When you look in the mirror, do you ever wonder how our bodies know how to make us who we are?
The answer is DNA. This is a long chain of tightly wound up coded instructions which cells unravel, read and use to make proteins.
DNA is what all genetic information is made from, and in cells, chunks of DNA are arranged into 46 individual or 23 pairs of chromosomes.
DNA is structured in a double helix swirly ladder shape, and if you zoom in further, you’ll see it’s made of lots of units called nucleotides joined together, making DNA a big molecule or a polymer.
All this genetic information is called our genome!
Another point to note is that cells look at the double helix one small chunk at a time. This is called a gene.
One gene makes one specific code, such as hair colour! However, we're blonde or brunette because there are different versions of one gene called alleles.
And just as each of us has a unique allele cocktail for our appearance, we can use these to figure out someone's specific risk of disease, meaning that understanding our genome is important in healthcare.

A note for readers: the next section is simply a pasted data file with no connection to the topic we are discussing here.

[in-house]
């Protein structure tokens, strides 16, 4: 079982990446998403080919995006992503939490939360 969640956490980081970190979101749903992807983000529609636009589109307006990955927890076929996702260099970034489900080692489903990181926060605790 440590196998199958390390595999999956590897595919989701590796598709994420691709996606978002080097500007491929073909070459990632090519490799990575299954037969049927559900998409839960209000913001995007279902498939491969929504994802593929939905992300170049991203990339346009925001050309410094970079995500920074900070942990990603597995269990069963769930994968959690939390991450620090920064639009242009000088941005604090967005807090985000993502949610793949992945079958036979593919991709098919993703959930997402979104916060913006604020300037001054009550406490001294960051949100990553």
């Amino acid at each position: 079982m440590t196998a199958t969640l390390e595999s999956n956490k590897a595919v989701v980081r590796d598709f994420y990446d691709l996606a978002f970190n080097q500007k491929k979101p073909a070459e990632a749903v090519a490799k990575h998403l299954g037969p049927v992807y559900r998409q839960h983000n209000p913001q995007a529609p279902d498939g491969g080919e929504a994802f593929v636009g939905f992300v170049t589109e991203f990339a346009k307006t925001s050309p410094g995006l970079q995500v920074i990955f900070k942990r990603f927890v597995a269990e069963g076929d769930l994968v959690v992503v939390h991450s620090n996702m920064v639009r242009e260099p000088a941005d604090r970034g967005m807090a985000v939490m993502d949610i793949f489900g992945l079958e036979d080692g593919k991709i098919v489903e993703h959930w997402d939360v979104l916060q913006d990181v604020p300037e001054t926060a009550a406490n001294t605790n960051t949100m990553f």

But hang on, aren’t codes sometimes wrong? Of course! When there is a change in our genetic code, we call it a mutation.
Not all mutations are bad! Some can be useful, for example, if a dinosaur had bigger teeth, it made them better hunters!
Our DNA determines how we look and behave, making our phenotype, and you might be surprised to know that mutations rarely affect the phenotype very much, so we hardly ever see genetic changes!
Genetic technology involves changing the genes already in an organism, which causes some divided opinions in farming and medicine.
In farming, manipulating plants' genomes to produce more crops of a better quality that are resistant to insects seems like the solution to world hunger, but some people have had bad reactions to these new plants, such as allergies!
Gene technology is heavily used in IVF to make sure that the healthiest babies are the ones that are picked to develop, and in genetic testing, a human's alleles are checked to see their risk of getting certain diseases.
The benefit is that fewer diseases will be passed on, but is this playing God? Embryo research is highly controversial, and some people worry that IVF will be used to plan ‘designer babies’.
Now have a go at answering some questions about the genome and its impact on medicine!